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Monday, December 06, 2004

There's more at stake than just the Creation

Education in general is a threat to fundamentalists. This week's story about the virgin birth in Newsweek really draws attention to this.

King Acrisius of Argos was warned by an oracle that he would be killed in time by a son born to his daughter Danae. So he promptly locked Danae up in a tower and threw away the key. But the god Zeus got in, disguised as a shower of gold, with the result that Perseus was born.

Oops. My bad. That's another virgin birth from the Greeks, whose religion the authors of the New Testament would have been extremely familiar with. In the Christian version, it's not a shower of gold but the Holy Spirit filling up Mary.

The article is pretty good, considering that the writer has to put on a big show of pretending that the facts of Jesus' birth are actually controversial. They're not really--whether Mary conceived as a virgin is a matter of faith and there's not really much else you can say to that. The only historical evidence worth considering is exactly what kind of knowledge the authors of the New Testament had of the dominant religion of the government they lived under, and it's pretty difficult to deny that they would have drawn on the well-worn stories of the many virgins that Jupiter/Zeus impregnated.

This is a prime example of how education is a threat to fundamentalism, though not necessarily to religion. The mere knowledge that stories of virgin births were common to the various religions of the time and probably influenced the authors of the Bible is enough to cast doubt on the technical truth of the rest of the New Testament if you believe each and every word is infalliable. This possibility is probably why there was the brief banning of teaching Greek mythology in English classes when I was in high school. It's not just history. There's probably not a branch of education that doesn't have landmines that threaten a strictly literal interpretation of the Bible.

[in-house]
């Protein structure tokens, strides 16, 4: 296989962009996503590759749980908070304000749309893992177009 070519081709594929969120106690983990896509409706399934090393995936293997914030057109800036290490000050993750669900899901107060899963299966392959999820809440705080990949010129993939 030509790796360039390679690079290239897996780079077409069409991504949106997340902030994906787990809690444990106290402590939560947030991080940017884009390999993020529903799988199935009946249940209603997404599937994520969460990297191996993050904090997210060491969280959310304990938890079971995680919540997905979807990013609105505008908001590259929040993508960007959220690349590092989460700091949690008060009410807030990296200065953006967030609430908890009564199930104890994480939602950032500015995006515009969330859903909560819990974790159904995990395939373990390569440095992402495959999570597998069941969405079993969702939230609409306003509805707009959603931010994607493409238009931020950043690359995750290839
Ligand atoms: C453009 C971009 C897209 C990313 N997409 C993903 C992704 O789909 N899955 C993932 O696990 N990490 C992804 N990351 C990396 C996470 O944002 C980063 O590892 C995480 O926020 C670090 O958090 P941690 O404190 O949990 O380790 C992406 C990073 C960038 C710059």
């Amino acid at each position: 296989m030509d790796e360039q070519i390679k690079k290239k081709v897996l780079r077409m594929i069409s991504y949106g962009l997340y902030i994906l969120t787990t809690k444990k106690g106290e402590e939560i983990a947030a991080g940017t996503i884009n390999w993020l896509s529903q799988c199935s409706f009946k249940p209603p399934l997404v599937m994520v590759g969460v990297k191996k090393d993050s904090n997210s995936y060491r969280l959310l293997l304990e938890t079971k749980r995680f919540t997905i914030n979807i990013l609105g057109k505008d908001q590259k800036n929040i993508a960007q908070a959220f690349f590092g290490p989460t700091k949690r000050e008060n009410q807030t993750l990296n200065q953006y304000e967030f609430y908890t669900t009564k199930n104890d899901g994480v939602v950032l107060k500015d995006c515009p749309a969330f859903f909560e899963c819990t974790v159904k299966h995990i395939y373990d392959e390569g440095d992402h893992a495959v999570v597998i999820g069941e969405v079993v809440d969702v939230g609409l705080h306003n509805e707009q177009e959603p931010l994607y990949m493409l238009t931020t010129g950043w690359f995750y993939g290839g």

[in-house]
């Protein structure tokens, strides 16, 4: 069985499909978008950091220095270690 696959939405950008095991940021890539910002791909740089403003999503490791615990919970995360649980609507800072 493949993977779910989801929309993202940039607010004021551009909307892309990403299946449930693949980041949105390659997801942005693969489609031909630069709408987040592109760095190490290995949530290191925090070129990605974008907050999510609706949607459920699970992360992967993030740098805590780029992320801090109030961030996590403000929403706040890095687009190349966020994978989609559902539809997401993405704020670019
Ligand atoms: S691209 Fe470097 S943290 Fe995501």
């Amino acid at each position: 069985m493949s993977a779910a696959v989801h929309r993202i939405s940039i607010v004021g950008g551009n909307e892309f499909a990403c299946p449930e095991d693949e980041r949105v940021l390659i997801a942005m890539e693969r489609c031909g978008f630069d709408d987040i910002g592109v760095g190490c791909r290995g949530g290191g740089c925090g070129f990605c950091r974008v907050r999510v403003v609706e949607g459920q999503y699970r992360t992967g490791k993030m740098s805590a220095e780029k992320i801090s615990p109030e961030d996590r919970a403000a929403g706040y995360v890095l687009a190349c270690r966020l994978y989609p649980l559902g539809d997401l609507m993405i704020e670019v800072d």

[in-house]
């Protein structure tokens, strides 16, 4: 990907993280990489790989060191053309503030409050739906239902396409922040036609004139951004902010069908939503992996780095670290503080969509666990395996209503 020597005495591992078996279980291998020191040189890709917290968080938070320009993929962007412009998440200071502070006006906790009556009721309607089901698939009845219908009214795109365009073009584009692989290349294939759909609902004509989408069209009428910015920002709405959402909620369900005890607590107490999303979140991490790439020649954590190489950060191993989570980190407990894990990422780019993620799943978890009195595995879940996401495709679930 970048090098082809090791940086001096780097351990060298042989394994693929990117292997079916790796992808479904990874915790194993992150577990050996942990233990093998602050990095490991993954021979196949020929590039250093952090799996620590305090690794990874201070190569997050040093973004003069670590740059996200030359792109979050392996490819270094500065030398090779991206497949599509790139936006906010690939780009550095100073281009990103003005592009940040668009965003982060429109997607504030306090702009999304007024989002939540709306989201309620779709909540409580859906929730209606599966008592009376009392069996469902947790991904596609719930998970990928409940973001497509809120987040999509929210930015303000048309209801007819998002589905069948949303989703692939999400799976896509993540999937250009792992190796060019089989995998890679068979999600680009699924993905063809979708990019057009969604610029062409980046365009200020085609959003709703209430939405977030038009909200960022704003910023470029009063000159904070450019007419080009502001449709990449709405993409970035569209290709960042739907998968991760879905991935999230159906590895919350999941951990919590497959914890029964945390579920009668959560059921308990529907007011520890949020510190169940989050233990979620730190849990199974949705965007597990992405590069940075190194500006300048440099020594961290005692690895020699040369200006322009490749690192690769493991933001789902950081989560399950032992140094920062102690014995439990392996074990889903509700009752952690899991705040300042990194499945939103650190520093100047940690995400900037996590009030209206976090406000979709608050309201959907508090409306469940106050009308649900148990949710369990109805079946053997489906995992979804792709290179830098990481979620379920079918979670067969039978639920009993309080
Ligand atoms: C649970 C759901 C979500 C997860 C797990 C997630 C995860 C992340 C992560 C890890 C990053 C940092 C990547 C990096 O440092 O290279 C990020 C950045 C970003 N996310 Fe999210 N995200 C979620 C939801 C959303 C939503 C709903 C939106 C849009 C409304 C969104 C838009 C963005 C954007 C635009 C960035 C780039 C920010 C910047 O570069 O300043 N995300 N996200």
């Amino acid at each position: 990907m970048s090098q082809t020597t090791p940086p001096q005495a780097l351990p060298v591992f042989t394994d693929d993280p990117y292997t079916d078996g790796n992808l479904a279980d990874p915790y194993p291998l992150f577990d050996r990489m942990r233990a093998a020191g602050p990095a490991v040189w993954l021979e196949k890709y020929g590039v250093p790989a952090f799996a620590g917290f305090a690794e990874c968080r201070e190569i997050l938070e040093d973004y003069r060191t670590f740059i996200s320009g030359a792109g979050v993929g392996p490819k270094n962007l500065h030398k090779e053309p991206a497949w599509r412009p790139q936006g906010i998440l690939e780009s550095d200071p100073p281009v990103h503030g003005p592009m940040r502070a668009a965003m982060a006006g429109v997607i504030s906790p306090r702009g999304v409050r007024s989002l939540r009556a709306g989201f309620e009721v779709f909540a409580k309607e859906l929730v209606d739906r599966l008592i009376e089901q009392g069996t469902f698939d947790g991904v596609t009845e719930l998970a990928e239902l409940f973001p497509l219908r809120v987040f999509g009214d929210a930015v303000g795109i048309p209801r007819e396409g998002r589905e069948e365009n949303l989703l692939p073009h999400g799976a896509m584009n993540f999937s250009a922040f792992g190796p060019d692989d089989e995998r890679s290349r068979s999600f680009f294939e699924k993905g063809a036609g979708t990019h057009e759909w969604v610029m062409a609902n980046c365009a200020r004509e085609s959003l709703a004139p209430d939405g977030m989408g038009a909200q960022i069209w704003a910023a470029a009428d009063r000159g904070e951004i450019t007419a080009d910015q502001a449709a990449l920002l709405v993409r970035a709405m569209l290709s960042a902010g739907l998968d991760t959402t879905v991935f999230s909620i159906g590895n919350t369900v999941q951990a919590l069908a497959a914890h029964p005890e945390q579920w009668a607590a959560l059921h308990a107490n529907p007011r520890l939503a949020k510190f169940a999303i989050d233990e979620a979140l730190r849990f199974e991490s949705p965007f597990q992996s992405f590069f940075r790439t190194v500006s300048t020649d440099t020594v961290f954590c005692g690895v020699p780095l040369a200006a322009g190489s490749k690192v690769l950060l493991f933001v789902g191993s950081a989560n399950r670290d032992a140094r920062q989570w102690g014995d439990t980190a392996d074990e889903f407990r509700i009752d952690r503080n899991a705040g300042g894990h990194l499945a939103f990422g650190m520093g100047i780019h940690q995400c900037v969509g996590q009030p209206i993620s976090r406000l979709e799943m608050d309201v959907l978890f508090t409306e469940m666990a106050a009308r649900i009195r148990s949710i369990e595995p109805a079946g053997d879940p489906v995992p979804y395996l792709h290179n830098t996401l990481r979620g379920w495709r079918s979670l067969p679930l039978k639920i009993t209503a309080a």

Religion itself isn't under threat from education, I don't think. I have my Catholic education to thank for this. One does not have to believe in a literal virgin birth to treat Christ as a blessing, follow his teachings, or believe in God. I myself am not moved to believe in these things, but I have had relationships enough with people of faith to know that belief in these things is genuine and beneficial to those who find that as their path. As a warning to us all, though, remember that it's not just science that will be a threat to those who want us to stick to their narrow views as closely as possible.

7 Comments:

Anonymous Anonymous said...

The way that all religions have these common elements (virgin births, etc) might lead some to believe that there is an "intrinsic" "ur-religion" that's the one we really should be following, and all the real religions are partial views of the real one. I *think* that's the idea that inspired the founder of Baha'i about 150 years ago.

That remind me, I read a recent article in the Chicago Criterion (their website's terribly out of date, but oh well), an amusing, erudite, and totally moonbattish conservative campus paper. Anyway, they recently had an article on William James and religion. One of the things that was pointed out was that discoveries in neuroscience nerve groupings that are allegedly associated with religious experiences is that atheists respond to this with "see? Religion was just a few weird neurochemical developmental features in the human brain after all!" and religious types say, "see? An evolutionarily useless part of the brain that allows us to experience religion! God really does love us, doesn't He?"

Julian Elson

12/06/2004

 
Anonymous Anonymous said...

I would have to grab my concordance (different location from current computer) to be sure, but almah, the Hebrew word for "virgin" (from second-Isaiah prophesy: Behold, a virgin shall conceive, and bear a son, and he shall be called Emmanuel) means young woman, state of hymen not specified. NT use of parthenos to translate almah might be more specific, but clearly this was use of a quote of OT prophesy.

Anyway, it rather misses the main point, doesn't it?

12/06/2004

 
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